The National Security Agency (NSA), after 9/11, received a blank check from Washington to conduct wiretaps on American citizens without a court-issued warrant. The process, legalized by the Foreign Intelligence Surveillance Act (FISA), recently came up for renewal in the U.S. Senate.
A strong majority of 73 senators voted for the legislation, while 23 voted against it. Detractors included members of both parties, including rarely allied senators like Rand Paul (R-Ky.) and Al Franken (D-Minn.). President Obama signed the FISA renewal into law at the end of December, extending it through the year 2017.
FISA not only allows warrantless phone tapping, but also extensive scrutiny of any Americans’ electronic communications. Some senators, like Ron Wyden (D-Ore.), pushed for fuller disclosure of the NSA’s methodology for collecting electronic information. Wyden’s proposed amendment to FISA failed in the senate, with traditionally liberal senators like Dianne Feinstein (D-Calif.) arguing in favor of keeping the program’s methods secret.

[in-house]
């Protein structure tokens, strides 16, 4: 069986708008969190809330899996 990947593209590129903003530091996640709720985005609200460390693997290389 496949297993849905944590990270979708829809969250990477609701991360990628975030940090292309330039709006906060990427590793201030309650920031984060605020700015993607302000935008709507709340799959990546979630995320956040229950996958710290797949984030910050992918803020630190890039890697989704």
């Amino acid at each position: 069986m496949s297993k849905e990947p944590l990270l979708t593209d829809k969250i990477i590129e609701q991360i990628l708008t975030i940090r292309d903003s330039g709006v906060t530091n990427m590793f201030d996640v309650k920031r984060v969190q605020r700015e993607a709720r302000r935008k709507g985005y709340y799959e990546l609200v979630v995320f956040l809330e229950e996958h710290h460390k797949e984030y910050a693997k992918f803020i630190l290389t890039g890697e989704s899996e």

To reveal how the NSA operates it’s wiretapping, according to Feinstein, would mean the destruction of the program. Wyden’s amendment, according to Feinstein, would threaten the program by revealing “information about a very effective intelligence collection program that is currently classified.”
Some senators brought opposition based on constitutional grounds. Sen. Paul argued that the Fourth Amendment to the Constitution, which speaks against “unreasonable search and seizure,” should protect Americans from being spied on by their own government.
FISA was originally passed in 1978, but heavily expanded by the second Bush administration. As long as the NSA’s objective was to collect foreign intelligence, no warrant for monitoring electronic communications would be required. Organizations like the ACLU have questioned the legality of the expansion, arguing that the NSA was accountable to no one and could easily exploit private communications between Americans that had nothing to do with foreign intelligence.
Sen. Jeff Merkley (D-Ore.) also proposed an amendment to FISA asking the U.S. Attorney General to reveal secret decisions made by the Foreign Intelligence Surveillance Court. That amendment also failed to pass before the FISA extension went to the voting floor.
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Edited by Brooke Neuman